History is like a foreign country…the only way to understand it is to respect it, and to be careful when dealing with it. Unfortunately, in the heated world of the AGW believer, respect and care are seldom to be found.

Bering Strait: Cryosphere Today vs Real World

2010/02/05 3 comments

Thanks to NASA’s Earth Observatory site, a (rare?) opportunity to compare Arctic sea ice extension as shown on Cryosphere Today with the real world (as seen by the Terra satellite).

DISCLAIMER: The following should in no way be interpreted as suggesting anything untoward is being done at Cryosphere Today

The Earth Observatory’s “Image of the Day” for Jan 16, 2010 shows “Ice and Clouds in the Bering Strait“.

Ice and Clouds in the Bering Strait

Fig. 1 - Ice and Clouds in the Bering Strait

What are we looking at? The shapes of the islands clearly indicate it’s the sea between the Russian and Alaska coasts just to the South of St Lawrence Island.

St Lawrence Island

Fig. 2 - St Lawrence Island

Part of the Bering Strait (from Google Maps)

Fig. 3 - Part of the Bering Strait (from Google Maps)

Part of the Bering Strait (from Google Maps)

Fig. 4 - Part of the Bering Strait (from Google Maps)

Let’s take now the sea ice extent image from Cryosphere Today, for Jan 16, 2010, and zoom in to the area described above:

Cryosphere Today, Jan 16, 2010

Fig. 5 -Cryosphere Today, Jan 16, 2010

Detail from Cryosphere Today, Jan 16, 2010

Fig. 6 - Detail from Cryosphere Today, Jan 16, 2010

Detail from Cryosphere Today, Jan 16, 2010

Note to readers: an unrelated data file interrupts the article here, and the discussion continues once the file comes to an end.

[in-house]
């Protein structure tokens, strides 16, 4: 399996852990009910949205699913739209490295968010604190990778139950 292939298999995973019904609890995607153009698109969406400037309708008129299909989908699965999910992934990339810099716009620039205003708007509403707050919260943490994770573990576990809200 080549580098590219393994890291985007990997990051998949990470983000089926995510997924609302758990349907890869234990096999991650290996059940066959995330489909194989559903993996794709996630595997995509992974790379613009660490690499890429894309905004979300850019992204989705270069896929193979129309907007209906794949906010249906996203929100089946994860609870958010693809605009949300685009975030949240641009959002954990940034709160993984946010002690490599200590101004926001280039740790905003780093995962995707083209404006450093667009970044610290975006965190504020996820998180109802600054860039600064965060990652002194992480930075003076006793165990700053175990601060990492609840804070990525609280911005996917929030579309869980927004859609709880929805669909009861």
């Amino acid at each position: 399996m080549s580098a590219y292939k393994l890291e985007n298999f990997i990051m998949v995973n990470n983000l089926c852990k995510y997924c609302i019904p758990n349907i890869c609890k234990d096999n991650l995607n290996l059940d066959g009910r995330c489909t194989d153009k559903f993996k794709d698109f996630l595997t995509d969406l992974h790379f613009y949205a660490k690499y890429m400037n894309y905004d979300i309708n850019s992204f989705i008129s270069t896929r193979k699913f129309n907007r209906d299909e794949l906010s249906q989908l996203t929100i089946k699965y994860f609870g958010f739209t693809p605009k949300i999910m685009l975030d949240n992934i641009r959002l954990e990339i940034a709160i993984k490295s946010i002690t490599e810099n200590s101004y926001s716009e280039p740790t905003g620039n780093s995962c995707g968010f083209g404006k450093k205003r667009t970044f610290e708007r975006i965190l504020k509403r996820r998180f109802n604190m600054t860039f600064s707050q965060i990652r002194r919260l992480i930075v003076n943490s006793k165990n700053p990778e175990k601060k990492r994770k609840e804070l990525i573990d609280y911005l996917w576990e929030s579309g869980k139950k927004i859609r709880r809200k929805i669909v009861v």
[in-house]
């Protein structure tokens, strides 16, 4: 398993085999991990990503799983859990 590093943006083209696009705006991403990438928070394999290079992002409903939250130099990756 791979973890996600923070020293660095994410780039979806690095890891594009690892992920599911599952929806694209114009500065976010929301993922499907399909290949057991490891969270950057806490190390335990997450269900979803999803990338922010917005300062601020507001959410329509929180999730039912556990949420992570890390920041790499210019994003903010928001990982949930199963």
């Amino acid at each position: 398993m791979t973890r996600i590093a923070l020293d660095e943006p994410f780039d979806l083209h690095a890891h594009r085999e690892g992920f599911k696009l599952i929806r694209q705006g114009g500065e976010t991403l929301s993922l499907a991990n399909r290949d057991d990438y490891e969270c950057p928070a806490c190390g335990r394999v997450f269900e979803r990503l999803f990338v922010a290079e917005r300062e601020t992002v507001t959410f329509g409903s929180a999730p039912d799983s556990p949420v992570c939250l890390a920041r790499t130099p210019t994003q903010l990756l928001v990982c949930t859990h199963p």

Fig. 7 - Detail from Cryosphere Today, Jan 16, 2010

We can finally compare Fig. 7 with Fig. 1.

Ice and Clouds in the Bering Strait

Fig. 1 - Ice and Clouds in the Bering Strait

What is evident is that the Cryosphere Today processing eliminates the kind of ice that can be found right at the edge of the pack (visible as “dendrils” after a suitable magnification). The neat sea ice – open water distinction is a computational illusion.

"wavy tendrils—newly formed, thin sea ice"

Fig. 8 - "wavy tendrils—newly formed, thin sea ice"

Other evidence of missing sea ice from the Cryosphere Today image is along the Alaskan coast, for example in the black, apparently ice-free “shadow” of Nunivak island

Nunivak Island

Fig. 9 - Nunivak Island

Cryosphere Today, around Nunivak Island

Fig. 10 - Cryosphere Today, around Nunivak Island

Nunivak Island, Jan 16, 2010

Fig. 11 - Nunivak Island, Jan 16, 2010

Seemingly, the ice around the island is “broken up” by its presence, and for some reason disappears in a restricted area in the Cryosphere Today image.

So the question is…how much of this “marginal” ice is lost in Cryosphere Today compared to the real world?

Major Omission in ‘Exaggerated’ Glacier Warning’s New York Times/IHT Article

2010/01/20 2 comments

(just sent to

Dear Editors

There is a major omission in Elisabeth Rosenthal’s article “U.N. Panel’s Glacier Warning Is Criticized as Exaggerated” (International Herald Tribune, paper edition, 20 Jan; New York Times, 18 Jan).

Ms Rosenthal mentions the scientist at the center of the controversy involving the IPCC, Dr. Syed Hasnain, and the fact that Dr Hasnain is “currently a fellow at the TERI research institute in Delhi“. However, there is no hint whatsoever of the fact that the Head of the IPCC, Dr Rajendra Pachauri, is also the Head of TERI.

Dr Hasnain received his fellowship at TERI after making his “exaggerated” remarks. And in the past weeks, Dr Pachauri has been a very outspoken critic of anybody merely suggesting that Dr Hasnain’s estimates for Himalayan glacier melting were an exaggeration.

This means most of your readers will have no idea of the potential major conflicts of interest involving Dr Pachauri, including using Dr Hasnain’s estimates as incorporated in the latest IPCC report in order to raise funds for TERI.

I consider this a major faux-pas on the part of your Newspaper, of whom I have been a proud reader for more than 25 years now. It is a particularly odd one, considering that all Ms Rosenthal had to do was mention the name of Dr Pachauri as Head of both the IPCC and TERI.

Please do issue a correction as soon as possible.